In addition, work on the glycemic control quality improvement workbook is under way, and this resource will be used in the “Quality Improvement Precourse” that will take place May 3, 2006, at the SHM Annual Meeting.
The work being done by this task force will lead to a collection of high-quality, user-friendly resources that will enhance awareness of the issue of inpatient glycemic control and facilitate the implementation of effective inpatient diabetes quality improvement across the nation. The longer term goal will be to bring about demonstration projects in the area of inpatient glycemic control and advance the science of diabetes care in the hospital.
- American College of Endocrinology Task Force on Inpatient Diabetes and Metabolic Control. American College of Endocrinology position statement on inpatient diabetes and metabolic control. Endocr Prac. 2004;10:77-82.
- Clement S, Braithwaite SS, Magee MF, et al. Management of diabetes and hyperglycemia in hospitals. Diabetes Care. 2004;27:553-591.
Non-Physician Provider Task Force Progress
Annual meeting workshop plans, plus continued Web development
Shm’s Non-Physician Provider Task Force has continued to meet via conference calls on a regular basis. The task force now has representation from the ranks of nurse practitioners, physician assistants, hospitalist clinical care coordinators, health systems pharmacists, and hospitalist physicians. We realize that there are many other professionals vital to hospital medicine and plan to recruit more representatives from the SHM member ranks as qualified individuals are brought to our attention.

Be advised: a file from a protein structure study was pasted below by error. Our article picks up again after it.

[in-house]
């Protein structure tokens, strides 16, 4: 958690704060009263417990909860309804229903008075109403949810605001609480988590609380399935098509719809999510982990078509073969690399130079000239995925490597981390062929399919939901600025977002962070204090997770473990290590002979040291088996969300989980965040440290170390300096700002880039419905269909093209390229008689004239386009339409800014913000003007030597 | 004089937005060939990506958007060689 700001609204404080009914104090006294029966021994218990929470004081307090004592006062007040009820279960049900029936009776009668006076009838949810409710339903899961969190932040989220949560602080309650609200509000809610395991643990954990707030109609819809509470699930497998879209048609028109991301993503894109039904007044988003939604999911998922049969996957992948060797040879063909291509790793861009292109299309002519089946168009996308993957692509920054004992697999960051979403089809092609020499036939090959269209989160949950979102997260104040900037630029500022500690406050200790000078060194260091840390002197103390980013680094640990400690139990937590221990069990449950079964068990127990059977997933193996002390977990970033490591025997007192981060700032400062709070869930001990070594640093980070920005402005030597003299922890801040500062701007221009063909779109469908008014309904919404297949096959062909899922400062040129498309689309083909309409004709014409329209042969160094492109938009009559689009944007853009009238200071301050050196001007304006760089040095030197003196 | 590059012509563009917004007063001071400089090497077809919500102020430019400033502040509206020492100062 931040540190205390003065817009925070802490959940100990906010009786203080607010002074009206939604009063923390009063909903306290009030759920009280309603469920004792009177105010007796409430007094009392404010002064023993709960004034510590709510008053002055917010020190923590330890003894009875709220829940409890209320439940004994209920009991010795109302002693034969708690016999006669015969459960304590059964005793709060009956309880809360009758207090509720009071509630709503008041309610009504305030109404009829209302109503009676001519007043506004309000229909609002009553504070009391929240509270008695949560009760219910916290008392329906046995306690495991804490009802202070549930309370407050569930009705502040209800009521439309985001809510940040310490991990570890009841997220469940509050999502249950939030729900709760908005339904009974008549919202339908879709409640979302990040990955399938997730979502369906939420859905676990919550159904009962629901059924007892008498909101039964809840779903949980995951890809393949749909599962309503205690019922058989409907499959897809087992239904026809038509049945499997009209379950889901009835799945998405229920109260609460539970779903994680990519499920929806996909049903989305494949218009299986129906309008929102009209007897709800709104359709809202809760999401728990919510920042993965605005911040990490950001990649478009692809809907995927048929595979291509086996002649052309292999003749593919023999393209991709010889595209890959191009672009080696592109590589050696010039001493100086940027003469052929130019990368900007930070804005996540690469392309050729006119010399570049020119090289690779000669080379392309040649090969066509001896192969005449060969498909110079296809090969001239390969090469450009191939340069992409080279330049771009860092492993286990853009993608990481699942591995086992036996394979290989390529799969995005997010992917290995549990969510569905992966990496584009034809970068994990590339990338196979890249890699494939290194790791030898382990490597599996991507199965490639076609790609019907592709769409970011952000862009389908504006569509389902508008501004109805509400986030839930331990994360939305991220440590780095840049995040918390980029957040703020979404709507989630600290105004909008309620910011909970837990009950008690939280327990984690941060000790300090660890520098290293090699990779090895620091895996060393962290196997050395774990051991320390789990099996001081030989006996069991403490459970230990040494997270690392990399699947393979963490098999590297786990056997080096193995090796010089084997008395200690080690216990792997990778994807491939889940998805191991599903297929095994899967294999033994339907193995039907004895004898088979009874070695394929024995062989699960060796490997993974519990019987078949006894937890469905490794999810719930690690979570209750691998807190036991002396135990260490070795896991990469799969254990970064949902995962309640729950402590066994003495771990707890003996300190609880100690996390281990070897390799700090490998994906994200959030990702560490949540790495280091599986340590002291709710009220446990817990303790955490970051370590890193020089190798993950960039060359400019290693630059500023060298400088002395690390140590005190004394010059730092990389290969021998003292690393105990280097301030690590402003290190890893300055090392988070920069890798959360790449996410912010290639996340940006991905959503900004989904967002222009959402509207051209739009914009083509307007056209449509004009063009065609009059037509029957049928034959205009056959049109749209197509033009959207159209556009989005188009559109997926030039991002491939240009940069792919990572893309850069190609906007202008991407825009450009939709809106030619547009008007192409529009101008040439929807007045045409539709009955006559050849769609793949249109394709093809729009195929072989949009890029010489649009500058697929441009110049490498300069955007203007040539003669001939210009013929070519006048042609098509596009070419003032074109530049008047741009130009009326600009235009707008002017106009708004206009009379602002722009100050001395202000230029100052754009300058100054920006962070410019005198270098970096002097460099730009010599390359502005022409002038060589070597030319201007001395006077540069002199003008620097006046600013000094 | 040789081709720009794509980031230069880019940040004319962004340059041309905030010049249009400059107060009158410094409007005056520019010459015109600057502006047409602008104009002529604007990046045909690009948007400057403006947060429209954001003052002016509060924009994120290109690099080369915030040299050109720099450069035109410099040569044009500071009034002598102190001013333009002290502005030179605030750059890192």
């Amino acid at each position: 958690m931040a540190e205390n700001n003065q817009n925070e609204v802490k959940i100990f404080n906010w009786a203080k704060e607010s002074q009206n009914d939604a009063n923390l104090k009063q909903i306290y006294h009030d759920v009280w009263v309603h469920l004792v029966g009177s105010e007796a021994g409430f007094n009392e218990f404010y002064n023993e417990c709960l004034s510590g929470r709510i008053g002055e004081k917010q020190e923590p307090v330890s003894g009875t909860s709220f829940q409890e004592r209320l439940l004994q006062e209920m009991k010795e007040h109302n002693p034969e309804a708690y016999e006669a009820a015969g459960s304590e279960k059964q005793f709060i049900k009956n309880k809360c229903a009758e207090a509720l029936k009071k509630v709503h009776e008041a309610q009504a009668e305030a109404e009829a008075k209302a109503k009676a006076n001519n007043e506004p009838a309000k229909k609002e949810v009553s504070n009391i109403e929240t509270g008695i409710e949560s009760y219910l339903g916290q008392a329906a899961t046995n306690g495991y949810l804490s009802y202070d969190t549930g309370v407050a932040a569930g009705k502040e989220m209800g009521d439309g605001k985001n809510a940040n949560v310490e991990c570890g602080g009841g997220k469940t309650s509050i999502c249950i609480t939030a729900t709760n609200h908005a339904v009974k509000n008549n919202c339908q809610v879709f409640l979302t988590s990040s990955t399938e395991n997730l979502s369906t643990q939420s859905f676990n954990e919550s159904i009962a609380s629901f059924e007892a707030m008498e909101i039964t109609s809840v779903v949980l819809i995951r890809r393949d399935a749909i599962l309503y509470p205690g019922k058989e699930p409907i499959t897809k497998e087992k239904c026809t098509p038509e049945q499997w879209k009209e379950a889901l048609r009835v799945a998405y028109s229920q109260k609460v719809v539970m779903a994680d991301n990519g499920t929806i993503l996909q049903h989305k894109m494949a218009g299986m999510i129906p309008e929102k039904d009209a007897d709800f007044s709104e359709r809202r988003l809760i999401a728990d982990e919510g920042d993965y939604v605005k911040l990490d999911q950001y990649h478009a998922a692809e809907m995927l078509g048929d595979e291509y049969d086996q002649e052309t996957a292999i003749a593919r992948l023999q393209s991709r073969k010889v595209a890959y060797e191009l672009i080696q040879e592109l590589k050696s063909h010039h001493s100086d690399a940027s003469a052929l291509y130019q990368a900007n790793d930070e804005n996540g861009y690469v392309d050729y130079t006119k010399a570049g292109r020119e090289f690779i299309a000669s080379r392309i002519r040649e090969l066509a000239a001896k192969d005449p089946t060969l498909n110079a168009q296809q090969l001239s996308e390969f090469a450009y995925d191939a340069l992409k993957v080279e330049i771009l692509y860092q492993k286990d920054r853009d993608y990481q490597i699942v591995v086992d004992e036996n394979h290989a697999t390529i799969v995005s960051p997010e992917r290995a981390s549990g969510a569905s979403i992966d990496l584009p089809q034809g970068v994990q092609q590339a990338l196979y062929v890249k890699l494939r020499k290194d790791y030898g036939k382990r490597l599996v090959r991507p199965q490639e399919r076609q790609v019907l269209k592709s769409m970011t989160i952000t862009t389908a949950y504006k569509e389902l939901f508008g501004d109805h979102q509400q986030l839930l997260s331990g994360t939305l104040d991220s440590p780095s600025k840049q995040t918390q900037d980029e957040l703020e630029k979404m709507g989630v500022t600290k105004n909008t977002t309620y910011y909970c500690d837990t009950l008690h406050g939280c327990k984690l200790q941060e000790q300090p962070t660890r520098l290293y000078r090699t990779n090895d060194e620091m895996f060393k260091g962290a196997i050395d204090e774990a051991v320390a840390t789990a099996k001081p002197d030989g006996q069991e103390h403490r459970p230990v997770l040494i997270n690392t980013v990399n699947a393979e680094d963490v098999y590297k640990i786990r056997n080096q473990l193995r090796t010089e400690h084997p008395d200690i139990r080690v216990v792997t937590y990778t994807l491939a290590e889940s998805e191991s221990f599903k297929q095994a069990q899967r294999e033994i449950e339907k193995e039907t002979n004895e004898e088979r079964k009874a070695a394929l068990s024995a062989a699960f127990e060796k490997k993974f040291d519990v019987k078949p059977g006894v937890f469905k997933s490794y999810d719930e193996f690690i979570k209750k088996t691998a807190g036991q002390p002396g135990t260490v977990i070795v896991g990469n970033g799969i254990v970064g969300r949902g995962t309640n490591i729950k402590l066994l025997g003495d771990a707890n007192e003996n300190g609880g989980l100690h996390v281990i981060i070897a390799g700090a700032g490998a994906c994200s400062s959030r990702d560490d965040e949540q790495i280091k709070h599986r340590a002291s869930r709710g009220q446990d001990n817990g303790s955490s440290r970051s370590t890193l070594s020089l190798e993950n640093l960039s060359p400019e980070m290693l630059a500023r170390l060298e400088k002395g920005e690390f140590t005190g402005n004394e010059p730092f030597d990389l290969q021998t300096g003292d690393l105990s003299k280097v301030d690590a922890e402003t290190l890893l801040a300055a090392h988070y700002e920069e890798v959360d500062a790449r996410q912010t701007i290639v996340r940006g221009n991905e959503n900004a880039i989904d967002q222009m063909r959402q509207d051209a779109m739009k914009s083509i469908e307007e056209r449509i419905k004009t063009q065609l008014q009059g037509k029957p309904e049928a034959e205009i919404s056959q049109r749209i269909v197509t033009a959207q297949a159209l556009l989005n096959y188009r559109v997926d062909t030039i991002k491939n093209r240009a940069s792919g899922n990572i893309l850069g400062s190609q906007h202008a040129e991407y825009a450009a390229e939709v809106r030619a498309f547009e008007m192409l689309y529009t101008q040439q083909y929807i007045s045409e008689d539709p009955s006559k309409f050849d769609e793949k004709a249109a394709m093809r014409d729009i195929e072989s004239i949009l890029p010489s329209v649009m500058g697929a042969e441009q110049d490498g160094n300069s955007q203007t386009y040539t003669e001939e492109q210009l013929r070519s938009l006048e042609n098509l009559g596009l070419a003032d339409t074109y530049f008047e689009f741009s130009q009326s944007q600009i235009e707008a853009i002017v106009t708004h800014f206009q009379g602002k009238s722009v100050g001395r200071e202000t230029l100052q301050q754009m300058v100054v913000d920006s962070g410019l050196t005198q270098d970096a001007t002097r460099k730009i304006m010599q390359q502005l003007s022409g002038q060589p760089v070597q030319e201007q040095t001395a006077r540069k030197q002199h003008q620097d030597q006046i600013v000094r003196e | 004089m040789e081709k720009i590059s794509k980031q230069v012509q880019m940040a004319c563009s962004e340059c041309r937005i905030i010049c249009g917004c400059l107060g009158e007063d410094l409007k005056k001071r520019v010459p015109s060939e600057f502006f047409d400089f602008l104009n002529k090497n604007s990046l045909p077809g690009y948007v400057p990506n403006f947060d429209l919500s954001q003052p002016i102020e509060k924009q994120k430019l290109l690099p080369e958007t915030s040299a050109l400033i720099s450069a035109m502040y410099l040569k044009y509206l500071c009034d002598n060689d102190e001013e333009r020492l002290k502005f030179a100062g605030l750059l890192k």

Task force members will provide important contributions to the annual meeting. The special interest forum on non-physician providers in hospital medicine has been growing each year. This forum is an important venue for exchanging ideas and meeting fellow professionals. It also gives the task force members a chance to make contact with individuals who want to get involved in Non-Physician Provider Task Force activities.
This year task force members Scarlett Blue, RNC, MSN, CNA, and Ryan Genzink, PAC, will lead the forum. Mitchell Wilson, MD, will lead a workshop, “Integrating Non-Physician Providers into Hospital Medicine Services.” National trends that include decreasing availability of generalist physicians, decreasing workloads for resident physicians, and the rapid growth in hospital medicine as a specialty will make this workshop vital to SHM members faced with these pressures.
The task force remains interested in developing a network for communication within the community of professionals in hospital medicine who have an interest in non-physician provider issues and practice. The Hub-and-Spoke initiative is intended to provide a network to allow more individuals to provide input to the task force. The forum at the annual meeting will be an opportunity to meet task force members, exchange e-mail addresses, and discuss how to become involved.
SHM’s Web site has a link for “Non-Physician Provider Resources,” and the task force has continued to work on the content of this site. The priorities for expansion include adding staffing models, billing and documentation resources, value added by non-physician providers, and FAQs. The task force welcomes SHM members to submit documents for posting to the resource center.